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Identification of bipotential progenitor cells in human liver development

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Abstract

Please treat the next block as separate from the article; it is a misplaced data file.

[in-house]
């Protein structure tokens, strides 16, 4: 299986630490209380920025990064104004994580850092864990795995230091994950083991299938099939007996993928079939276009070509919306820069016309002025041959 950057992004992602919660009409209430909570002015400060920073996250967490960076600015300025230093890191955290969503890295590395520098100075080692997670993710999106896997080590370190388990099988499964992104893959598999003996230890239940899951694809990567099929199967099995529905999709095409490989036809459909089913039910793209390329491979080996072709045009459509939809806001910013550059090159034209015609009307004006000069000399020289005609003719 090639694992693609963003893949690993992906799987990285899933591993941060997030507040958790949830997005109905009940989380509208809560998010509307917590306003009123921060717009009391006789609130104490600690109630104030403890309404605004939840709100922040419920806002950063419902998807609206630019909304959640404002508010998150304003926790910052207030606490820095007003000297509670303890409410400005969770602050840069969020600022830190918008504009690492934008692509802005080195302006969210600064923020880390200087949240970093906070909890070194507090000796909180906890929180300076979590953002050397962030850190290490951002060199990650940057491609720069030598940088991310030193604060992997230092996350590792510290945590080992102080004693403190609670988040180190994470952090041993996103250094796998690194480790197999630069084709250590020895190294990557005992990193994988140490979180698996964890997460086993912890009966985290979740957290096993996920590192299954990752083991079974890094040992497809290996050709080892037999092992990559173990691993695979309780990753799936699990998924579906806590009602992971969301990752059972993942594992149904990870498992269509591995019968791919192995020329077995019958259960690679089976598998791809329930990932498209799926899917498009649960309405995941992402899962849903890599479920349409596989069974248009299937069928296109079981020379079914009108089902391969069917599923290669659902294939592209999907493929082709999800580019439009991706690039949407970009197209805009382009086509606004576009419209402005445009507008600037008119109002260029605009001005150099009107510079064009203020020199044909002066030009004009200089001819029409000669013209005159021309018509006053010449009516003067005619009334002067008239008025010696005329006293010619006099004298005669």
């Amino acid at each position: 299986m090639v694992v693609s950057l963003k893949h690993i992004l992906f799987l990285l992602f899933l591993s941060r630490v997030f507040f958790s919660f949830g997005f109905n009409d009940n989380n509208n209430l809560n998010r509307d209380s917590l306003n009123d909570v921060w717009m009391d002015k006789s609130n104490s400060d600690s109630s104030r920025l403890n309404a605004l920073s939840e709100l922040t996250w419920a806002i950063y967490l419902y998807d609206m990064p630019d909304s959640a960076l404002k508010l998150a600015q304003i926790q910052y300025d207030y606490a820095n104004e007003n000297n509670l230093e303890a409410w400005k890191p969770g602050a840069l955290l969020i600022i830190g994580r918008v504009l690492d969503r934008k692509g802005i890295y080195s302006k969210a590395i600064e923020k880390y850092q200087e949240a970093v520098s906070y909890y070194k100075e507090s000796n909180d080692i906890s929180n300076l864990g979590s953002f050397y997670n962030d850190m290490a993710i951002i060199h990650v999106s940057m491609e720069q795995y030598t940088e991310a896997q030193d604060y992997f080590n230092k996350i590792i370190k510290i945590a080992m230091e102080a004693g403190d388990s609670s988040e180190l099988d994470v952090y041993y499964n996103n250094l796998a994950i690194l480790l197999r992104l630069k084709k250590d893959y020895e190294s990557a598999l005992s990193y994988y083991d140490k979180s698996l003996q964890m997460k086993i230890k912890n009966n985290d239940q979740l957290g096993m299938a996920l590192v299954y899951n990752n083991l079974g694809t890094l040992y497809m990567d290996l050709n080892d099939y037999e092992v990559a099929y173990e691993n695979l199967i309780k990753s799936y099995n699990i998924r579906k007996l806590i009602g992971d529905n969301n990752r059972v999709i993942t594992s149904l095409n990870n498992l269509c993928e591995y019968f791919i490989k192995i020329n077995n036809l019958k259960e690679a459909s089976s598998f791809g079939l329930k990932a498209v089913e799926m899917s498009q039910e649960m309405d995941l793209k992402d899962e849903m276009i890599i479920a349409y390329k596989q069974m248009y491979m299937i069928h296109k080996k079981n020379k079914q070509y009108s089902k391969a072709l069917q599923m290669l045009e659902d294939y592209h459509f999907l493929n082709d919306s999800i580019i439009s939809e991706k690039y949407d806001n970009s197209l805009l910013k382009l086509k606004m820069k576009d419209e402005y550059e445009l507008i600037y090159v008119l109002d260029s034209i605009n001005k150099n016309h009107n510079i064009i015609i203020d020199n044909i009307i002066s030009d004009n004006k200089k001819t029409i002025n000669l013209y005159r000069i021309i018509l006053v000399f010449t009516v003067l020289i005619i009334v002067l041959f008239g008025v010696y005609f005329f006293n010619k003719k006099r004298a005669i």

Intermediate filament proteins have been reported to be expressed in a cell lineage-specific manner during morphogenesis. We studied the expression of cytokeratin (CK)14, CK19, and vimentin and of the hepatocyte-specific HepPar1 antigen during the development of human liver. Nineteen fetal livers (gestational ages 4 to 40 weeks), 3 normal infant livers, and 3 normal adult livers were studied by immunoperoxidase staining of paraffin sections with monoclonal anti-CK19, anti-vimentin, and HepPar1 antibodies and polyclonal anti-CK14 antibodies. Double-immunostaining for CK14 and CK19 as well as bile duct cytokeratin and HepPar1 antigen was also done. CK19 and HepPar1 antigen were the first markers detected in immature progenitor cells of the liver primordium at 4 weeks' gestation. During subsequent liver development, the progenitor cells expressed HepPar1 antigen, CK14, and CK19, from 8 to 14 weeks' gestation. As hepatocyte differentiation progressed, expression of HepPar1 antigen increased, and CK14 and CK19 were abrogated from hepatoblasts at 14 to 16 weeks' gestation. In contrast, as progenitor cells transformed into ductal plate cells, CK19 expression increased and persisted in differentiated bile ducts, whereas CK14 and HepPar1 antigen were lost. Vimentin was detected in ductal plate and biliary epithelial cells from 9 to 36 weeks' gestation, but not in hepatoblasts or hepatocytes. Double-immunostaining confirmed coexpression of CK14 and CK19 in the progenitor cells for a short time (8 to 14 weeks' gestation) during early development. Double immunostaining for bile duct CK and HepPar1 antigen clearly demonstrated the divergence of the hepatocyte and bile duct epithelial cell lineages. Our findings suggest that hepatic progenitor cells differentiate in steps marked by the acquisition or loss of specific phenotypic characteristics. Commitment of the HepPar1+CK19+ progenitor cells to either hepatocyte or bile duct epithelial cell lineages results in increased expression of one marker and loss of the other marker. These characteristics clearly identify bipotential hepatic progenitor cells in the developing human liver.

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